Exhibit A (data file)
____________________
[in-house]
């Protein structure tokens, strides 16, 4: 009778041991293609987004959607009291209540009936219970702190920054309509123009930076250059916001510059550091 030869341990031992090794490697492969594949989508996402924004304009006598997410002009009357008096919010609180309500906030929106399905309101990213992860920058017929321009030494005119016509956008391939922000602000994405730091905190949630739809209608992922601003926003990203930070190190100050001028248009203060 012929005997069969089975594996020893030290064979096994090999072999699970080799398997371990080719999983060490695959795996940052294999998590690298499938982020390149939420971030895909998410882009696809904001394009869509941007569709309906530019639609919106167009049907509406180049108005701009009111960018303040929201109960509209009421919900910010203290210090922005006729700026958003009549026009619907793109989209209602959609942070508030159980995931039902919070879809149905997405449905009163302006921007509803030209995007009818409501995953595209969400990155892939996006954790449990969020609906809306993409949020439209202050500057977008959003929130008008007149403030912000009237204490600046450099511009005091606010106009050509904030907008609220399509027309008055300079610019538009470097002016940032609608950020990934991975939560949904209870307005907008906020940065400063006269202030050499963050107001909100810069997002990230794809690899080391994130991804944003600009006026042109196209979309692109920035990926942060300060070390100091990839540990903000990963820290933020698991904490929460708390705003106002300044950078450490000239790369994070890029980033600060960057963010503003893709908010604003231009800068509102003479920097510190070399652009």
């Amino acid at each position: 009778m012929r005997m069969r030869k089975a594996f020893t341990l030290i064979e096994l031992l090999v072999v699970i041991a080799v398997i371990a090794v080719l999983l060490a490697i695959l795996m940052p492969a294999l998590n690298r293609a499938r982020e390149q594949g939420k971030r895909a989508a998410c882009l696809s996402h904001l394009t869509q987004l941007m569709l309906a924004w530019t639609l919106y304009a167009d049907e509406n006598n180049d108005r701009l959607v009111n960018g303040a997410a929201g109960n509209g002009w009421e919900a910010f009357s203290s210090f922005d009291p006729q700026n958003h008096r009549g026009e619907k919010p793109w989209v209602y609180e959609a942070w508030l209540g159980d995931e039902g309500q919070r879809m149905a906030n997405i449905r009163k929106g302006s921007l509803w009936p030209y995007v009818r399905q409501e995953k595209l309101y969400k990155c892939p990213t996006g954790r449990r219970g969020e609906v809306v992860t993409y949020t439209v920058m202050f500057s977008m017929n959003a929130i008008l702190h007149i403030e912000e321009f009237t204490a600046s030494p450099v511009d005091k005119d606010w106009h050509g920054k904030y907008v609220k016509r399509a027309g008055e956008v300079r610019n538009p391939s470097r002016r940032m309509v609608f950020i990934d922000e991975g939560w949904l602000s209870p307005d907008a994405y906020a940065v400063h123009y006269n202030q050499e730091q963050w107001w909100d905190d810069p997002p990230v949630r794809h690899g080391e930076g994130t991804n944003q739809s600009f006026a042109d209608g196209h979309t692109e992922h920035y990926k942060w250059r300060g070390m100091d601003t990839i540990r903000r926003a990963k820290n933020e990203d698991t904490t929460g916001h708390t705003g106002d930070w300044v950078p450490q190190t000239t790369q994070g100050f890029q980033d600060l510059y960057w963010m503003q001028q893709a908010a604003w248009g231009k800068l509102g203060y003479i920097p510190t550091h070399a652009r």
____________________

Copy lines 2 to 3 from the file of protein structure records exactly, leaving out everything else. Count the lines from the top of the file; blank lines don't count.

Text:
């Protein structure tokens, strides 16, 4: 009778041991293609987004959607009291209540009936219970702190920054309509123009930076250059916001510059550091 030869341990031992090794490697492969594949989508996402924004304009006598997410002009009357008096919010609180309500906030929106399905309101990213992860920058017929321009030494005119016509956008391939922000602000994405730091905190949630739809209608992922601003926003990203930070190190100050001028248009203060 012929005997069969089975594996020893030290064979096994090999072999699970080799398997371990080719999983060490695959795996940052294999998590690298499938982020390149939420971030895909998410882009696809904001394009869509941007569709309906530019639609919106167009049907509406180049108005701009009111960018303040929201109960509209009421919900910010203290210090922005006729700026958003009549026009619907793109989209209602959609942070508030159980995931039902919070879809149905997405449905009163302006921007509803030209995007009818409501995953595209969400990155892939996006954790449990969020609906809306993409949020439209202050500057977008959003929130008008007149403030912000009237204490600046450099511009005091606010106009050509904030907008609220399509027309008055300079610019538009470097002016940032609608950020990934991975939560949904209870307005907008906020940065400063006269202030050499963050107001909100810069997002990230794809690899080391994130991804944003600009006026042109196209979309692109920035990926942060300060070390100091990839540990903000990963820290933020698991904490929460708390705003106002300044950078450490000239790369994070890029980033600060960057963010503003893709908010604003231009800068509102003479920097510190070399652009």
């Amino acid at each position: 009778m012929r005997m069969r030869k089975a594996f020893t341990l030290i064979e096994l031992l090999v072999v699970i041991a080799v398997i371990a090794v080719l999983l060490a490697i695959l795996m940052p492969a294999l998590n690298r293609a499938r982020e390149q594949g939420k971030r895909a989508a998410c882009l696809s996402h904001l394009t869509q987004l941007m569709l309906a924004w530019t639609l919106y304009a167009d049907e509406n006598n180049d108005r701009l959607v009111n960018g303040a997410a929201g109960n509209g002009w009421e919900a910010f009357s203290s210090f922005d009291p006729q700026n958003h008096r009549g026009e619907k919010p793109w989209v209602y609180e959609a942070w508030l209540g159980d995931e039902g309500q919070r879809m149905a906030n997405i449905r009163k929106g302006s921007l509803w009936p030209y995007v009818r399905q409501e995953k595209l309101y969400k990155c892939p990213t996006g954790r449990r219970g969020e609906v809306v992860t993409y949020t439209v920058m202050f500057s977008m017929n959003a929130i008008l702190h007149i403030e912000e321009f009237t204490a600046s030494p450099v511009d005091k005119d606010w106009h050509g920054k904030y907008v609220k016509r399509a027309g008055e956008v300079r610019n538009p391939s470097r002016r940032m309509v609608f950020i990934d922000e991975g939560w949904l602000s209870p307005d907008a994405y906020a940065v400063h123009y006269n202030q050499e730091q963050w107001w909100d905190d810069p997002p990230v949630r794809h690899g080391e930076g994130t991804n944003q739809s600009f006026a042109d209608g196209h979309t692109e992922h920035y990926k942060w250059r300060g070390m100091d601003t990839i540990r903000r926003a990963k820290n933020e990203d698991t904490t929460g916001h708390t705003g106002d930070w300044v950078p450490q190190t000239t790369q994070g100050f890029q980033d600060l510059y960057w963010m503003q001028q893709a908010a604003w248009g231009k800068l509102g203060y003479i920097p510190t550091h070399a652009r």